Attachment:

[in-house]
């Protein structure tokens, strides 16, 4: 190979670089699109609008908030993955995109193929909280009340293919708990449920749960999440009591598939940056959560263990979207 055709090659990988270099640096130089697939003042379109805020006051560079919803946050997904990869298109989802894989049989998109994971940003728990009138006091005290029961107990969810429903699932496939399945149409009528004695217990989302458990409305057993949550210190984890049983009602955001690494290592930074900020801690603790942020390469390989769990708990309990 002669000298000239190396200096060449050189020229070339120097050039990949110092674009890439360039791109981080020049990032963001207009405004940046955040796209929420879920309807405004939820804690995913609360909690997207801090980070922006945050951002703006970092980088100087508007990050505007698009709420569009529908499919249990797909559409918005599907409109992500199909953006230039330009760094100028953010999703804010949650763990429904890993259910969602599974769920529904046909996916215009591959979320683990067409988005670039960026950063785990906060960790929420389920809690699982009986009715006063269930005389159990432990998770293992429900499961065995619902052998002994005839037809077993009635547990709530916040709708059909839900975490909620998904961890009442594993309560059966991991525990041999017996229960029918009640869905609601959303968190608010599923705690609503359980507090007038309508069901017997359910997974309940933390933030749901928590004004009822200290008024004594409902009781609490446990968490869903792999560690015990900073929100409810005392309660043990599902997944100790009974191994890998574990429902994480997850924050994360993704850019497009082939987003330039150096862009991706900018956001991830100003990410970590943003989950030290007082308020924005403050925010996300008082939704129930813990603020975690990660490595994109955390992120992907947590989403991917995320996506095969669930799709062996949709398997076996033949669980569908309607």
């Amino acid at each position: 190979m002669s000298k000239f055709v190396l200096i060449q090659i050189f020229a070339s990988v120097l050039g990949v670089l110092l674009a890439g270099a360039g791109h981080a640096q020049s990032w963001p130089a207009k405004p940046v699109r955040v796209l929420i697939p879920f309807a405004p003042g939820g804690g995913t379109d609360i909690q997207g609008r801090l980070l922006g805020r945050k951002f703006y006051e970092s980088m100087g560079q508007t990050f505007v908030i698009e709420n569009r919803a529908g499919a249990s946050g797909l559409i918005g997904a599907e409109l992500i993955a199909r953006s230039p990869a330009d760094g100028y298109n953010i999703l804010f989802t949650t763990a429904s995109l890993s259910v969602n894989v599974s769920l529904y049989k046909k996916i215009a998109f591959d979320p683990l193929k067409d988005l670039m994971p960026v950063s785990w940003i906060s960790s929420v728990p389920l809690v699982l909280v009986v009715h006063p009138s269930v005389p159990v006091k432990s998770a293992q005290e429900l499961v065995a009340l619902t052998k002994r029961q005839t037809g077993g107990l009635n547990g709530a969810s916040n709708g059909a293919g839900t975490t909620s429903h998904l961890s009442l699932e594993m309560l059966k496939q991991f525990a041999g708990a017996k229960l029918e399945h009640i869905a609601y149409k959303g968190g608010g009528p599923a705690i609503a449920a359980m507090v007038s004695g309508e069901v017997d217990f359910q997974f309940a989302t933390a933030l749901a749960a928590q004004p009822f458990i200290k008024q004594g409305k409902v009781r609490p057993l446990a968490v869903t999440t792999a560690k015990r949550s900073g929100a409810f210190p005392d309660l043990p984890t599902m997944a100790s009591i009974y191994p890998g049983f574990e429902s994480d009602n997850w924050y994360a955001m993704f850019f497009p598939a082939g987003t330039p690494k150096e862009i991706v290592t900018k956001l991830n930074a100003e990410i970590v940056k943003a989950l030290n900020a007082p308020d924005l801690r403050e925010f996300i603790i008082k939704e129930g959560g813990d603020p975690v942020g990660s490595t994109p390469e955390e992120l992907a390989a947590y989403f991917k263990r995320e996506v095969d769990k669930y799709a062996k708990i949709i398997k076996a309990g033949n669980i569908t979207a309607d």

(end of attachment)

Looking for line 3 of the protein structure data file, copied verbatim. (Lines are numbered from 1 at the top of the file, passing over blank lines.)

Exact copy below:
């Amino acid at each position: 190979m002669s000298k000239f055709v190396l200096i060449q090659i050189f020229a070339s990988v120097l050039g990949v670089l110092l674009a890439g270099a360039g791109h981080a640096q020049s990032w963001p130089a207009k405004p940046v699109r955040v796209l929420i697939p879920f309807a405004p003042g939820g804690g995913t379109d609360i909690q997207g609008r801090l980070l922006g805020r945050k951002f703006y006051e970092s980088m100087g560079q508007t990050f505007v908030i698009e709420n569009r919803a529908g499919a249990s946050g797909l559409i918005g997904a599907e409109l992500i993955a199909r953006s230039p990869a330009d760094g100028y298109n953010i999703l804010f989802t949650t763990a429904s995109l890993s259910v969602n894989v599974s769920l529904y049989k046909k996916i215009a998109f591959d979320p683990l193929k067409d988005l670039m994971p960026v950063s785990w940003i906060s960790s929420v728990p389920l809690v699982l909280v009986v009715h006063p009138s269930v005389p159990v006091k432990s998770a293992q005290e429900l499961v065995a009340l619902t052998k002994r029961q005839t037809g077993g107990l009635n547990g709530a969810s916040n709708g059909a293919g839900t975490t909620s429903h998904l961890s009442l699932e594993m309560l059966k496939q991991f525990a041999g708990a017996k229960l029918e399945h009640i869905a609601y149409k959303g968190g608010g009528p599923a705690i609503a449920a359980m507090v007038s004695g309508e069901v017997d217990f359910q997974f309940a989302t933390a933030l749901a749960a928590q004004p009822f458990i200290k008024q004594g409305k409902v009781r609490p057993l446990a968490v869903t999440t792999a560690k015990r949550s900073g929100a409810f210190p005392d309660l043990p984890t599902m997944a100790s009591i009974y191994p890998g049983f574990e429902s994480d009602n997850w924050y994360a955001m993704f850019f497009p598939a082939g987003t330039p690494k150096e862009i991706v290592t900018k956001l991830n930074a100003e990410i970590v940056k943003a989950l030290n900020a007082p308020d924005l801690r403050e925010f996300i603790i008082k939704e129930g959560g813990d603020p975690v942020g990660s490595t994109p390469e955390e992120l992907a390989a947590y989403f991917k263990r995320e996506v095969d769990k669930y799709a062996k708990i949709i398997k076996a309990g033949n669980i569908t979207a309607d």